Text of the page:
The FAA has issued an exemption allowing helicopter air ambulance (HAA) operators to conduct rescue flights if their radar altimeters are affected or could be affected by interference from 5G cellphone signals. Helicopter Association International announced the welcome news Friday. “This exemption will allow HAA operators to continue to do what they do best—save lives,” HAI President James Viola said in a statement. “There is no question that it is in the public interest for these lifesaving operations to continue. HAI’s top priority will always be safety, and we will continue to work with FAA to determine the best solutions, whether through exemptions or through alternative methods of compliance, to provide all our members with the means for continued safe operation.”
Medevac helicopter operators were especially hard hit by more than 1400 NOTAMs issued by the FAA on Thursday restricting operations that require the use of radar altimeters. Under FAA regs, not only do commercial helicopters require a radar altimeter, it must be working before the pilots can use night vision goggles to help them land at night. Most medevac pilots use goggles when landing and taking off on the roads, parking lots and open fields that they often use for such flights and also at hospital helipads. The exemption allows them to use the goggles in areas covered by the NOTAMs as long as they can be warned of obstructions through radio contact with people on the ground or they can do a high-altitude check of the landing area using a moveable searchlight if ground personnel aren’t available.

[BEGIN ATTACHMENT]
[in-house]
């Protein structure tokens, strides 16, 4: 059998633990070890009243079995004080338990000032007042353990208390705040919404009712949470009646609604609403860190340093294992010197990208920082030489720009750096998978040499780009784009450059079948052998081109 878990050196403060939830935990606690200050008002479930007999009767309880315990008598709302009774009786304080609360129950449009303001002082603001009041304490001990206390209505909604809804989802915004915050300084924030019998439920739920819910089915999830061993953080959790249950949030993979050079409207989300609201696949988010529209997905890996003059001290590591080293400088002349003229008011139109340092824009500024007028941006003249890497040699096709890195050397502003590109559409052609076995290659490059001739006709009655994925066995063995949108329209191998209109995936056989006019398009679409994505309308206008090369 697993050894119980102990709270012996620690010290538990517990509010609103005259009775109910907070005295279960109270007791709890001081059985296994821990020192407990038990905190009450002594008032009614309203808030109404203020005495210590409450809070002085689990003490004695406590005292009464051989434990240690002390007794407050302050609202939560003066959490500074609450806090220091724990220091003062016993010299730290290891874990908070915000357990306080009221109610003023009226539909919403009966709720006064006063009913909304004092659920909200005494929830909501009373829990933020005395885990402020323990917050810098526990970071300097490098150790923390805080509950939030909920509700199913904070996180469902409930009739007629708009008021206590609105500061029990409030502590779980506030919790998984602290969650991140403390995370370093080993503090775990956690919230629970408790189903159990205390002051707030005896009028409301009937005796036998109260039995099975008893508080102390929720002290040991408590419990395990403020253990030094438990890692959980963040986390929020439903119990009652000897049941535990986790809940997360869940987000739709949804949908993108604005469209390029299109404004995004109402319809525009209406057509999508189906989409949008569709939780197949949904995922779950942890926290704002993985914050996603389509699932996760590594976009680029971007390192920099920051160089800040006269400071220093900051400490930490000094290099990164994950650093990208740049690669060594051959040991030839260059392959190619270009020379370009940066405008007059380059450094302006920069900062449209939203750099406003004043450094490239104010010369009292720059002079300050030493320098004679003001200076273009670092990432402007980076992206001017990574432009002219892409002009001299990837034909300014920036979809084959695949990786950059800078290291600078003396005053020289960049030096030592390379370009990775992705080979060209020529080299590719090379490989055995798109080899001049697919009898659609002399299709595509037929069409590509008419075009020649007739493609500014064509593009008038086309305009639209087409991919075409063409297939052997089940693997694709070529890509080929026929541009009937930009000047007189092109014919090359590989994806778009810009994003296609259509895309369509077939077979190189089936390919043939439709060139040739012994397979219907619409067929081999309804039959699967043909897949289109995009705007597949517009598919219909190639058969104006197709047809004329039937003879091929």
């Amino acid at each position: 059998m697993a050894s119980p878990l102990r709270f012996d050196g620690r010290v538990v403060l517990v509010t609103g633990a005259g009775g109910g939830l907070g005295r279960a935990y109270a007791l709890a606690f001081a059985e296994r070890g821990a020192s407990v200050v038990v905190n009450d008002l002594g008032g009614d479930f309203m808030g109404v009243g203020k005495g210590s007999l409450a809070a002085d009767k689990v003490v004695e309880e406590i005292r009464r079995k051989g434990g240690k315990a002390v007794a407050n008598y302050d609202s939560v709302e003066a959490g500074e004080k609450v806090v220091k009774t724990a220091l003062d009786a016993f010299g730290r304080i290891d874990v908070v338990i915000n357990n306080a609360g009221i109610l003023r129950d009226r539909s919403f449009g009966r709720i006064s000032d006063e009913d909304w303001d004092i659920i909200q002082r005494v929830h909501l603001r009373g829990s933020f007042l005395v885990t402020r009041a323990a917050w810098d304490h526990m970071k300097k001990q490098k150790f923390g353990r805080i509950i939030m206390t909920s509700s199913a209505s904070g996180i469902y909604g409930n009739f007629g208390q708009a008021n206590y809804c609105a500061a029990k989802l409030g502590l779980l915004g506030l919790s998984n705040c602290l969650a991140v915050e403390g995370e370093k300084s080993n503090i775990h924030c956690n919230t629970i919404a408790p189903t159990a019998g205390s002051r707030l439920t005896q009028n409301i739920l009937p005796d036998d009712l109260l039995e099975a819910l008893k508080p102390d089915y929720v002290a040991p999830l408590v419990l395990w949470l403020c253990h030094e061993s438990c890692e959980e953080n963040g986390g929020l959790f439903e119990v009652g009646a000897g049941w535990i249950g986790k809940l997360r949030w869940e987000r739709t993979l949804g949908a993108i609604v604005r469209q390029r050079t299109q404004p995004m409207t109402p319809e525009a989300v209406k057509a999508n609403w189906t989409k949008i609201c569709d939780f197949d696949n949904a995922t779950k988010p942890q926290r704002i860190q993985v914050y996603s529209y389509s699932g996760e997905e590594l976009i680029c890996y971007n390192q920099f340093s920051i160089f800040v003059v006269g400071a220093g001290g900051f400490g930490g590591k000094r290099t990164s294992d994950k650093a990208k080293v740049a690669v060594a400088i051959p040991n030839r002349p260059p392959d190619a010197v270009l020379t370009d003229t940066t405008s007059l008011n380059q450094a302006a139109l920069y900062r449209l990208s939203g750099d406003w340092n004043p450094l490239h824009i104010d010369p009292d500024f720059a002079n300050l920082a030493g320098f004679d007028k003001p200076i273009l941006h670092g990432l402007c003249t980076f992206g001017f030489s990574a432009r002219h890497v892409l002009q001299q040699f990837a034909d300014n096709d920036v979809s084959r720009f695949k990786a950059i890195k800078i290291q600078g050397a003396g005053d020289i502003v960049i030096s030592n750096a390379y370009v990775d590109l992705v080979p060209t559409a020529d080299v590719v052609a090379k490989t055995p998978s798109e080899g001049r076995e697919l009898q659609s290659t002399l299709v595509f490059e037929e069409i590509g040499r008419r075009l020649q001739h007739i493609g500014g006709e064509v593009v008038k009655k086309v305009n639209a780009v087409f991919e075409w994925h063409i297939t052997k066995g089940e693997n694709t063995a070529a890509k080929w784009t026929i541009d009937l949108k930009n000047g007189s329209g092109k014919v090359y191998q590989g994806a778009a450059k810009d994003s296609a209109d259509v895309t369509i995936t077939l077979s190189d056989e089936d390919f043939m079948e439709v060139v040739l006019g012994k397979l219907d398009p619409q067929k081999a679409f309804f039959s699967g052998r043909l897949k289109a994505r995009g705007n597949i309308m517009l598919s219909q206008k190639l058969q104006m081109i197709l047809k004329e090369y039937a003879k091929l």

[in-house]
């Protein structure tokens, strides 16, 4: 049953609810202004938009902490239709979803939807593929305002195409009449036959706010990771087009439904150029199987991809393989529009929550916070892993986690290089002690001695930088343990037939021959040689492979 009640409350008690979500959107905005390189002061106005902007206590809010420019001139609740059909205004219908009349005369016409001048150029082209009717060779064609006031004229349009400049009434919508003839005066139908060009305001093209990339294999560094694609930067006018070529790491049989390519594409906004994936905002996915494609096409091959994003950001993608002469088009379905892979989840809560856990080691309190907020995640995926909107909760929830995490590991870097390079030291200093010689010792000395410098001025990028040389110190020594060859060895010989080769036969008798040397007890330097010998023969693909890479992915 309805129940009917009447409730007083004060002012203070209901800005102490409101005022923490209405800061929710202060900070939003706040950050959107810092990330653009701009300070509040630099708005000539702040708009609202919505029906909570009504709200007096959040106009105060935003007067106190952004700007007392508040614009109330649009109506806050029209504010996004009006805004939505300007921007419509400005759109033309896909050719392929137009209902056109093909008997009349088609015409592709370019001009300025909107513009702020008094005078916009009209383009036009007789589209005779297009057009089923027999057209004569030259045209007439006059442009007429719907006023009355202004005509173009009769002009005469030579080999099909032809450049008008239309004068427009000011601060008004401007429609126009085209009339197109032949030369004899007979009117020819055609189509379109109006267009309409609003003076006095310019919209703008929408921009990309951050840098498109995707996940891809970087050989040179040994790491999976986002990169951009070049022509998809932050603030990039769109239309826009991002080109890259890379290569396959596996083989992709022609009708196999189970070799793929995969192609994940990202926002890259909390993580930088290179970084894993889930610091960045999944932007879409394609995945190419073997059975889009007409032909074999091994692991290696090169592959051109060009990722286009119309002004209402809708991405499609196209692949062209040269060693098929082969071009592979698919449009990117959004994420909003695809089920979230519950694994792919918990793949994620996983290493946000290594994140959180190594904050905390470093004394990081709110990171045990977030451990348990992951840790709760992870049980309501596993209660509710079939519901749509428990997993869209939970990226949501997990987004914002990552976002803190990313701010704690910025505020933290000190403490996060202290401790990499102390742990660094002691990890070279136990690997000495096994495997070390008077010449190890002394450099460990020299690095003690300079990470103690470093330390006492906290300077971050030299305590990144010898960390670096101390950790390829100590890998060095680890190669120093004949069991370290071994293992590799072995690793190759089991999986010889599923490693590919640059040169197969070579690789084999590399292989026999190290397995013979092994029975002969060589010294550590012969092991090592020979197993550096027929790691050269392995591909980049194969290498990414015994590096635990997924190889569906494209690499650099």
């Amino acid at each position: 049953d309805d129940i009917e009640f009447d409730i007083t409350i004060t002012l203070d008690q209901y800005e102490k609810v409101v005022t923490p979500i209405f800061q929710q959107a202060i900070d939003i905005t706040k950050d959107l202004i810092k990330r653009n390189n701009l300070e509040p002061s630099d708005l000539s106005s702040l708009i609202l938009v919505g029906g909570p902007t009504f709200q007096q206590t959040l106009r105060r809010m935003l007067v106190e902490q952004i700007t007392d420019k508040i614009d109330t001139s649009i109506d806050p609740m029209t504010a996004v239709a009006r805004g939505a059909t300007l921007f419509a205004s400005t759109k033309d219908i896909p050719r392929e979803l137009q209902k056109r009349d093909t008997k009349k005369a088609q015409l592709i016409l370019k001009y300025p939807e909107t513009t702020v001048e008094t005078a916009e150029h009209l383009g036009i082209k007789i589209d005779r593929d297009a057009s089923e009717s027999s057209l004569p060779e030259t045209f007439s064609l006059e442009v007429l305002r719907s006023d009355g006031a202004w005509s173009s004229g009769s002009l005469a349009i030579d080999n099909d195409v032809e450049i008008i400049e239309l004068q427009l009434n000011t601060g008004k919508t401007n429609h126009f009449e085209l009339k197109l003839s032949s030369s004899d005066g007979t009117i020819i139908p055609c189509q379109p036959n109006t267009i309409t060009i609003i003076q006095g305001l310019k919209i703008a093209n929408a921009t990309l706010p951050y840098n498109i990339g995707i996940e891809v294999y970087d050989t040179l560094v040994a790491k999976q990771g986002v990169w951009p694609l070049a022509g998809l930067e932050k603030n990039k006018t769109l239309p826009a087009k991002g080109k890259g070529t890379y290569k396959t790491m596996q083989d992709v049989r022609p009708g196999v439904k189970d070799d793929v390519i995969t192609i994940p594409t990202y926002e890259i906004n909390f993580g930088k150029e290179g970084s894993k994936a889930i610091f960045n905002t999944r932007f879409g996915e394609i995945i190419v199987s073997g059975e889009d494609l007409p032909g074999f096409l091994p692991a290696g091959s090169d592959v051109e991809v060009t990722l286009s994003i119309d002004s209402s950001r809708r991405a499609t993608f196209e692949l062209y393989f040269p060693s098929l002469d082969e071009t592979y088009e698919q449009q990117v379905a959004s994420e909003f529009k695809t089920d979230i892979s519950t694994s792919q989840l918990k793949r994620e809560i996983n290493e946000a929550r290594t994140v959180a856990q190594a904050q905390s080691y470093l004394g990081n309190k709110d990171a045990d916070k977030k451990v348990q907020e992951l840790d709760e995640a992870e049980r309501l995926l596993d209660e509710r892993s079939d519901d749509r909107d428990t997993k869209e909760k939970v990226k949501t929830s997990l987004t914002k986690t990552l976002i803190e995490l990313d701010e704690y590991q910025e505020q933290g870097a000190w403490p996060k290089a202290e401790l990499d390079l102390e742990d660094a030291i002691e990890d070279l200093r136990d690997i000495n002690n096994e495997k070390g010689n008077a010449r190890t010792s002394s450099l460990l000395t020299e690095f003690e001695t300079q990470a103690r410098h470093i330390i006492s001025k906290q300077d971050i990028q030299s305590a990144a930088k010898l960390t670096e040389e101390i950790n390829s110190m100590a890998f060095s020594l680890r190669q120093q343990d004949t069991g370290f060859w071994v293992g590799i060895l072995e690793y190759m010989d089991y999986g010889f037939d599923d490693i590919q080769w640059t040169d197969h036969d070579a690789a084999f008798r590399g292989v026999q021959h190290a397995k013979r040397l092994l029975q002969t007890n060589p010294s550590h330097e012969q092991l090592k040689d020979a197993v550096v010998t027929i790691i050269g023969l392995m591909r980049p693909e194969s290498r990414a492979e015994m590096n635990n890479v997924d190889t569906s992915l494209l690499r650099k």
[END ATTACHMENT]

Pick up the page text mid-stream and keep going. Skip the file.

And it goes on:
In granting the exemption, the FAA said it was in the public interest that helicopter medevac flights be allowed to continue and that it was satisfied the additional precautions were enough to do it safely. But it also set a two-year limit on the exemption while operators either modify or replace radar altimeters that are susceptible to 5G interference.
“This is a significant victory not only for HAA operators but for the countless communities and hospital networks that would have been deprived of the critical life-saving support that can only be offered by helicopter operations,” says John Shea, director of government affairs at HAI. “While this is great news for the HAA sector, the even bigger story is that the FAA’s decision on HAI’s petition has outlined a path for replicating this exemption for other helicopter operations that serve the public interest.” The restrictions are expected to severely affect helicopter operations servicing offshore oil rigs.